. . . on Tuesday, July 14 for Shinya Tsukamoto’s grisly, gripping masterpiece, Fires on the Plain, followed by a Q&A with the filmmaker- star. In this 70th anniversary year of WWII’s end, fiercely independent, iconoclastic filmmaker Tsukamoto has refused to buckle to the white-washers of history. His provocative new adaptation of Shohei Ooka’s 1951 novel Nobi only slightly exceeds Kon Ichikawa’s 1959 film in its brutality and hell-on-earth savagery. Both draw directly from the horrific source material — but Tsukamoto’s is a perfect reinterpretation for our time; an intensely visceral reminder of the utter obscenity of war: Kill or be killed, eat or be eaten. This is absolutely essential viewing, not only for those too young to remember Ichikawa’s film, but for everyone who believes that Japan can best honor its Pacific War veterans by refusing to turn away from the truth of their experiences. (Japan, 2014; 87 minutes; Japanese/ Filipino with English subtitles)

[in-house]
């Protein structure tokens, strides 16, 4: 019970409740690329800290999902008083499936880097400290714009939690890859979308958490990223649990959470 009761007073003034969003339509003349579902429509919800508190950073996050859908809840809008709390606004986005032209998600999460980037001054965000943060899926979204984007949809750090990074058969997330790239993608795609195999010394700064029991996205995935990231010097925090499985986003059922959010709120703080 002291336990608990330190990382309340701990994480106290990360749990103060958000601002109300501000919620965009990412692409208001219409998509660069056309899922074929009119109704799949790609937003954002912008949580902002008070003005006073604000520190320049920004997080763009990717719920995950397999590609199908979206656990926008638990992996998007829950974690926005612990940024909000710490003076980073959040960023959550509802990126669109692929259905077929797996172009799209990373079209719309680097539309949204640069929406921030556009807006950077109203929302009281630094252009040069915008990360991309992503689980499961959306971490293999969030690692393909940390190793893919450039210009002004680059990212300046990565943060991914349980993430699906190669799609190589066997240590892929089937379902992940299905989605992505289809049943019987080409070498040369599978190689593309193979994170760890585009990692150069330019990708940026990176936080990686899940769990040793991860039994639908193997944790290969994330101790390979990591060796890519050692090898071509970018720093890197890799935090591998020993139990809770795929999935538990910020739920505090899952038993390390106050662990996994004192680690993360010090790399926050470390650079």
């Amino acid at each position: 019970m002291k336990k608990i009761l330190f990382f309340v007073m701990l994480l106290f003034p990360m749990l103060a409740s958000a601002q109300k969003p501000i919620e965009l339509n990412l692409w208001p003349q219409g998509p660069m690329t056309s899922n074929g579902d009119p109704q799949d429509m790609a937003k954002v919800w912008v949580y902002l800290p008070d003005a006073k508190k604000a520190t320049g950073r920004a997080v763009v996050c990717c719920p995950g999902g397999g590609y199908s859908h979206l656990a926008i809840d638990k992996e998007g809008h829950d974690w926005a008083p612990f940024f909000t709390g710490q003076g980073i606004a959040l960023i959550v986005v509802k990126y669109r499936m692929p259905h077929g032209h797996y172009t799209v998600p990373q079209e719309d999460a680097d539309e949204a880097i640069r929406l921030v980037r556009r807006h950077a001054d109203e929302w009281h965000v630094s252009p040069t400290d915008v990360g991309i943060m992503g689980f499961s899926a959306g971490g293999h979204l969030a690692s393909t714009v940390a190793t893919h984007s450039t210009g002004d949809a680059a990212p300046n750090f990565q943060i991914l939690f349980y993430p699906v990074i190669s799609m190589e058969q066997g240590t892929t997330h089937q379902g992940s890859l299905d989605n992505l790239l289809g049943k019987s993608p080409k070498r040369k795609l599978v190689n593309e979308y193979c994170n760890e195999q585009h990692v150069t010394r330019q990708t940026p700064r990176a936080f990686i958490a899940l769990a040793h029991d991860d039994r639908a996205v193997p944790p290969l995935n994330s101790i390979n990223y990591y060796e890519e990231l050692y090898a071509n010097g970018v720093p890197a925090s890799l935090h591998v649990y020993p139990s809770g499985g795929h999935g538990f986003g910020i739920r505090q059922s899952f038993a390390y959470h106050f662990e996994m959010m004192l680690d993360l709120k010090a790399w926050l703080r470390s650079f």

— Karen Severns